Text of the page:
Asked to explain the immigration reform plan that a group of eight bipartisan senators will unveil today, Sen. John McCain, R-Ariz., told ABC News‘ Sunday Martha Raddatz, “It’s not that much different from what we tried to do in 2007.”

And he’s right, its not. Both plans grant immediate legalization to all non-criminal illegal immigrants in the country today. Both plans grant citizenship to illegal immigrants in the country today after they jump through a series of hoops. Both plans promise a new employment verification system. Both plans promise more border control spending. Both plans promise to track those immigrants who overstay their visas. Both plans grant expedited citizenship for those who came to the United States before they were 16. And both plans create a temporary guest worker program.

There are a couple new wrinkle though. The new plan grants all agricultural workers an expedited path to citizenship similar to the one that is offered to those who came to the United States before they were 16. It also grants a path to citizenship to those future temporary guest workers who want to stay. It denies federal benefits to all legalized immigrants until they become citizens. And it creates a “Southwest border” commission of “governors, attorneys general, and community leaders” that must certify the border is secure before some immigrants can become citizens.

All of these changes make the new plan much much worse for Republicans politically. Just take the border commission. Who do you think is most likely to say the border is already secure enough to grant citizenship to those legalized by this plan? That’s right, Democrats. And who do you think is least likely to say the border is secure? That’s right, Republicans. Now guess which party will get blamed, and suffer politically, when the border is not declared “secure” regardless of the facts on the ground? Yup, Republicans. And while Republicans refuse to sign off on border security, legalized immigrants will be denied access to Obamacare subsidies or Medicaid expansion. Which party do you think they will blame for denying them health care?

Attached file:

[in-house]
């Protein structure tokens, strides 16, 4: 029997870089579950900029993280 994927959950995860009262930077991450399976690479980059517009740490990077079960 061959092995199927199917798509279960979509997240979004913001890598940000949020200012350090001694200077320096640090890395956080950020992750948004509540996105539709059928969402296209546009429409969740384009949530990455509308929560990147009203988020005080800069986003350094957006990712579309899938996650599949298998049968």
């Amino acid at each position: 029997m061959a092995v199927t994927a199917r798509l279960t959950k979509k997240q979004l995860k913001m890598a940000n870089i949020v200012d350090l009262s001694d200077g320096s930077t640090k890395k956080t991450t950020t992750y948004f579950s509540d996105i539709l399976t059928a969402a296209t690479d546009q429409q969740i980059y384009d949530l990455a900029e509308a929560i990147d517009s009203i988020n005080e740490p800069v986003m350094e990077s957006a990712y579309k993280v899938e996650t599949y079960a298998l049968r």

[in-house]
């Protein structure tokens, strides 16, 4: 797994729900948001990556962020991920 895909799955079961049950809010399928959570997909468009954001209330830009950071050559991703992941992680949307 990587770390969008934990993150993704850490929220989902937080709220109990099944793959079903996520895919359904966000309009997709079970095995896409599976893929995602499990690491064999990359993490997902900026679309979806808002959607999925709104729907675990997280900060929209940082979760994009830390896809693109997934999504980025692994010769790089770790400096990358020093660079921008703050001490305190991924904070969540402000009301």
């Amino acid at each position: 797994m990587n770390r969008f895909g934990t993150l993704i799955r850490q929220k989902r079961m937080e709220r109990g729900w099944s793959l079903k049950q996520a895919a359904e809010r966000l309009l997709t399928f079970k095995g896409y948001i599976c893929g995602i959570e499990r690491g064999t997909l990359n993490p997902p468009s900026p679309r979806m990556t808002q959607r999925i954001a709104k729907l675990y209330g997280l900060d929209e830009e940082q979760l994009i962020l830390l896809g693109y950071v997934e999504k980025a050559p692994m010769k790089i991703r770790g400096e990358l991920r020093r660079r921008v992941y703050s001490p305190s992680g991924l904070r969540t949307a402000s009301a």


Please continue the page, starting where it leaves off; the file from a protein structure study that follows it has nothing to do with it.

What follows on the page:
The new Senate immigration plan not only grants expedited citizenship to a brand new set of illegal immigrants (agricultural workers) but it creates a brand new infinite amnesty by creating a path to citizenship for “temporary” guest workers as well. And it accomplishes all this while making it even more clear that Republicans are the mean bad guys of border enforcement.

What could go wrong?

From The Washington Examiner
Examiner Editorial: Congress should abolish recess appointments
Michael Barone: Democrats’ dream of permanent dominance is unlikely
Tim Carney: The NFL’s trademark is treating its fans like dirt
Byron York: Is Republican reform real, or just talk?
Philip Klein: Recess appointment decision could hamper Obama’s 2nd-term agenda

In Other News
BuzzFeed, Promises Of Charity Won Tax Breaks for Tech Companies: San Francisco tech companies will avoid local taxes in exchange for promises, charitable contributions, and even promoted tweets, according to draft city documents.
The Washington Post, Pentagon to boost cybersecurity force: The Pentagon has approved a major expansion of its cybersecurity force over the next several years, increasing its size more than fivefold to bolster the nation’s ability to defend critical computer systems and conduct offensive computer operations against foreign adversaries, according to U.S. officials.
The New York Times, Egypt’s Leader Declares State of Emergency in Three Cities: President Mohamed Morsi declared a state of emergency and a curfew in three major cities on Sunday, as escalating violence in the streets threatened his government and Egypt’s democracy.

Lefty Playbook
In a New Republic interview, Obama blames Fox News for the fact that he has no bipartisan accomplishments.
Think Progress attacks Paul Ryan for embracing spending cuts “he said would devastate the country.”
Ezra Klein doesn’t think the sequester is going to happen.

Righty Playbook
Robert Costa interviews Paul Ryan.
The Heritage Foundation‘s Audrey Beck on how conservatives should approach immigration reform.
The Weekly Standard‘s Jeffrey Anderson notes that Obama has failed to file legally required stimulus progress reports since 2011.
The Wall Street Journal on Citibank’s Jack Lew moving to Treasury.